I’m not such a fan. All the requisite elements are there, but it doesn’t really speak to me as others from this period do. Can’t explain, and it’s certainly not an easy point of view to defend. I have come across many, many opinions that this is one of the best shapes from Maserati. I prefer the Khamsin that replaced it.
Lamborghini, arriviste? Tractor manufacturer Ferruccio Lamborghini made his first gran turismo in 1964 and unlike the great majority of the burgeoning GT contructors, Ferruccio produced his own engine. At the behest of Giotto Bizzarini, a 3.5 litre V12 was designed and built, then placed in a bespoke body, creating the Lamborghini 350 GTV prototype. After Bizzarrini left, Lamborghini assigned Giampaolo Dallara the task of preparing it for production. He de-tuned the racing-based engine and had Touring restyle the body to arrive at the 350 GT which looked a lot like this example.
This is actually the next model, the 1966 400 GT 2+2. It had the same wheelbase as the 350, with more interior space from a modified greenhouse. Apparently no body panels were shared. To confuse you further, there were 22 examples of the 400 GT Interim, with the more powerful engine in the lighter 350 body. The most visible differences on the 2+2 were a smaller rear window and slightly higher roofline. The ovoid headlights disappeared on models destined for the US.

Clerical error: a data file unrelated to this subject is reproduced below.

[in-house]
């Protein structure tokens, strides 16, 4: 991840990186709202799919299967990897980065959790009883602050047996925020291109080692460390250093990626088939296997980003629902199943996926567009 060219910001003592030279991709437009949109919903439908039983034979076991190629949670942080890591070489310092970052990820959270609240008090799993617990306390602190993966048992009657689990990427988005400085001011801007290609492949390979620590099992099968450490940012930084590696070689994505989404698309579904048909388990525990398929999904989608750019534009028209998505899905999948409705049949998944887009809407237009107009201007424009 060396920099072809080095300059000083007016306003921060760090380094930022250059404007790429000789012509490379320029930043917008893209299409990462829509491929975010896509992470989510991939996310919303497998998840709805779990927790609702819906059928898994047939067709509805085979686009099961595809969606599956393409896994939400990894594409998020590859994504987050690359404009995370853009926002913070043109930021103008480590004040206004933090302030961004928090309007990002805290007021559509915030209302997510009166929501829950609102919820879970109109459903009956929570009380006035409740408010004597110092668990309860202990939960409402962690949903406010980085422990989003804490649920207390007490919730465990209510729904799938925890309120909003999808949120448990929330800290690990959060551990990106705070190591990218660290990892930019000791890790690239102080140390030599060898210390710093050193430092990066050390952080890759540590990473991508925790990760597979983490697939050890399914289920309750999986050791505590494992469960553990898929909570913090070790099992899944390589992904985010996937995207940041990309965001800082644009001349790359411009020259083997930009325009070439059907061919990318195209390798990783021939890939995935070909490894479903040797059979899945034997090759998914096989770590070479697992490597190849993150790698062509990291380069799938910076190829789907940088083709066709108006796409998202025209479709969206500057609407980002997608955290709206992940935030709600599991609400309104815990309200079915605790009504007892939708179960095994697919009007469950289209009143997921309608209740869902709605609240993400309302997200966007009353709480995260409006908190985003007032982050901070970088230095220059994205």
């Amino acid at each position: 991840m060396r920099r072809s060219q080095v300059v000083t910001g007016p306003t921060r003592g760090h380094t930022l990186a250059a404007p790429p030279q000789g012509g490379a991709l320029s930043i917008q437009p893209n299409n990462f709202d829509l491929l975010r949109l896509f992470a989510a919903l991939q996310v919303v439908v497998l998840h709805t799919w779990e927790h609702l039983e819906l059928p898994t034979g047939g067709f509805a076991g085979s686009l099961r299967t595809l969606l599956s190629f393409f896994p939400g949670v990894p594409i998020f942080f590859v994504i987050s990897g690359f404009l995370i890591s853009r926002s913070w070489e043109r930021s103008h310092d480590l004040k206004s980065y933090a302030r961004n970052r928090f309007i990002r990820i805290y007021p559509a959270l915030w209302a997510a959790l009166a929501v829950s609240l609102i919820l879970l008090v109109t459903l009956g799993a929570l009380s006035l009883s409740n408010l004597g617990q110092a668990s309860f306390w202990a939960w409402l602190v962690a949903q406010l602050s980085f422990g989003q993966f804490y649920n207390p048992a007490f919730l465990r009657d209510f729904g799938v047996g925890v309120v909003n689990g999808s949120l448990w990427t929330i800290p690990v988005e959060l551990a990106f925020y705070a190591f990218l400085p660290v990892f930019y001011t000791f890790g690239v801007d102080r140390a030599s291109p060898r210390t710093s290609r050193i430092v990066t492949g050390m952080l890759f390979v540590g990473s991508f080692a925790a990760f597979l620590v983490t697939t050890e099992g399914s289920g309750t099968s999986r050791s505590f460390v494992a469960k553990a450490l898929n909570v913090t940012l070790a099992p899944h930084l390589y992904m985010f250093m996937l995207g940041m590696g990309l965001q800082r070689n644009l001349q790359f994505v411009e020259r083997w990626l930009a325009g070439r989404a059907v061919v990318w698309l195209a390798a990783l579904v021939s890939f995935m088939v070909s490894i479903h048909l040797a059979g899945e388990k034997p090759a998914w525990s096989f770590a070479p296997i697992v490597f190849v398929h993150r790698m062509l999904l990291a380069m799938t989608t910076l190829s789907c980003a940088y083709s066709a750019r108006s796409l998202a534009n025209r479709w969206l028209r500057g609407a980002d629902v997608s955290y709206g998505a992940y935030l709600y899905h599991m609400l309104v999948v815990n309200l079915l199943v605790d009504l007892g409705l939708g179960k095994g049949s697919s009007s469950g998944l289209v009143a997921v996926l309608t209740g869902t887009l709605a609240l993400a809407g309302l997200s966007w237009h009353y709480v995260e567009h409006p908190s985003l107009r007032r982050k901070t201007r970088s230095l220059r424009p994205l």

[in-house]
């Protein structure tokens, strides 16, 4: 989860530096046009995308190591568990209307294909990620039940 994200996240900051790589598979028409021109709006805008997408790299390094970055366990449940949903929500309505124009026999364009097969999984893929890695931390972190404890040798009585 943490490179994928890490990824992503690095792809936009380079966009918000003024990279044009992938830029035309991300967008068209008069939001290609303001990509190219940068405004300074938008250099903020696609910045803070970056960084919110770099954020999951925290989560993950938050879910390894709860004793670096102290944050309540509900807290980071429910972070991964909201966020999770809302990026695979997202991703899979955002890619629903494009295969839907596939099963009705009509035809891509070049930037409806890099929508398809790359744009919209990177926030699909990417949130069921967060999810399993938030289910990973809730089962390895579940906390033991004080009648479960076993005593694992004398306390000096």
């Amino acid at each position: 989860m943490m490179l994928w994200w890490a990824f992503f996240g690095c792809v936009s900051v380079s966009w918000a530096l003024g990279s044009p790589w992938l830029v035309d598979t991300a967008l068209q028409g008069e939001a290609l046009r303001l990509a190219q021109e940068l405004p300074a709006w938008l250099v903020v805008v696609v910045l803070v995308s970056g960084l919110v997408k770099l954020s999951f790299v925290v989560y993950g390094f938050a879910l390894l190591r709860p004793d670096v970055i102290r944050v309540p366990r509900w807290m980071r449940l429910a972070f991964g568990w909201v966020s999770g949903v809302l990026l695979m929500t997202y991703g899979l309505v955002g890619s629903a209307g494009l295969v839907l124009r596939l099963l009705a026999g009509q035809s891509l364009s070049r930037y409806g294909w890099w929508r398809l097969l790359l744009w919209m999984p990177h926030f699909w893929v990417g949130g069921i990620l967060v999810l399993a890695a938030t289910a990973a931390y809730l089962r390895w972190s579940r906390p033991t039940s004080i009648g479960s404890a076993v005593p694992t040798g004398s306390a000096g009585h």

Like the Ferrari 365 GT 2+2 I was whingeing about last episode, the front and the rear don’t quite match up aesthetically. Unlike the 365, however, the overall styling still works. This was a sure and brisk performer with the added credibility of its in-house engine, but as a front-engined arrangement it was still as conventional as the next euroxotic. With their next car, Lamborghini put the V12 behind the driver…
…and changed the performance road car forever. They weren’t the first to do put the engine behind the driver: Rene Bonnet had already released the Djet (later, the Matra Djet), and Ferrari mutinists Giotto Bizzarini and Carlo Chiti had tried and failed with the ATS 2500 GT. But the Lamborghini Miura did it with a transversely mounted V12 wrapped in a Bertone body by Marcello Gandini. And blew everyone away.
The team of Dallara, with Paolo Stanzini and New Zealander development driver Bob Wallace, prepared a mid-engine prototype out of hours. A doubting Ferruccio was convinced and Lamborghini soon had the bull by the horns. It scared the pants off the establishment and led to a flood of mid-engined cars from their competitors.